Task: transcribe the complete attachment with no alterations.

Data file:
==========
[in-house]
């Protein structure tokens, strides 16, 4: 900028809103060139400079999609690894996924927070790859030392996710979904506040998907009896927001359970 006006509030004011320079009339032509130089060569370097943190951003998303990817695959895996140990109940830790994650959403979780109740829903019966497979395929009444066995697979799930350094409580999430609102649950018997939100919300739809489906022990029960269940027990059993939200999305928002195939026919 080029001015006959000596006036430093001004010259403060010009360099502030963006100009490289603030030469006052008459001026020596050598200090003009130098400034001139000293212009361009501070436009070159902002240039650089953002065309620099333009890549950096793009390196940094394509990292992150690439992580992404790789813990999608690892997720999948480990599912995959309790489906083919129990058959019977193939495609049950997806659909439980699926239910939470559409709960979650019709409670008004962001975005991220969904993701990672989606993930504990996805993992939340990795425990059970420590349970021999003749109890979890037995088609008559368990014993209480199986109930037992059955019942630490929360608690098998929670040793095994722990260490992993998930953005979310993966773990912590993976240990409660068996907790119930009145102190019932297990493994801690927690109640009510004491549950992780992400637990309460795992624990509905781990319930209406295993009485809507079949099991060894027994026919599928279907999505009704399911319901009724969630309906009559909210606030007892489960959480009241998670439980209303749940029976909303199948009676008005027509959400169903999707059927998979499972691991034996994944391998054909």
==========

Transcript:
[in-house]
């Protein structure tokens, strides 16, 4: 900028809103060139400079999609690894996924927070790859030392996710979904506040998907009896927001359970 006006509030004011320079009339032509130089060569370097943190951003998303990817695959895996140990109940830790994650959403979780109740829903019966497979395929009444066995697979799930350094409580999430609102649950018997939100919300739809489906022990029960269940027990059993939200999305928002195939026919 080029001015006959000596006036430093001004010259403060010009360099502030963006100009490289603030030469006052008459001026020596050598200090003009130098400034001139000293212009361009501070436009070159902002240039650089953002065309620099333009890549950096793009390196940094394509990292992150690439992580992404790789813990999608690892997720999948480990599912995959309790489906083919129990058959019977193939495609049950997806659909439980699926239910939470559409709960979650019709409670008004962001975005991220969904993701990672989606993930504990996805993992939340990795425990059970420590349970021999003749109890979890037995088609008559368990014993209480199986109930037992059955019942630490929360608690098998929670040793095994722990260490992993998930953005979310993966773990912590993976240990409660068996907790119930009145102190019932297990493994801690927690109640009510004491549950992780992400637990309460795992624990509905781990319930209406295993009485809507079949099991060894027994026919599928279907999505009704399911319901009724969630309906009559909210606030007892489960959480009241998670439980209303749940029976909303199948009676008005027509959400169903999707059927998979499972691991034996994944391998054909």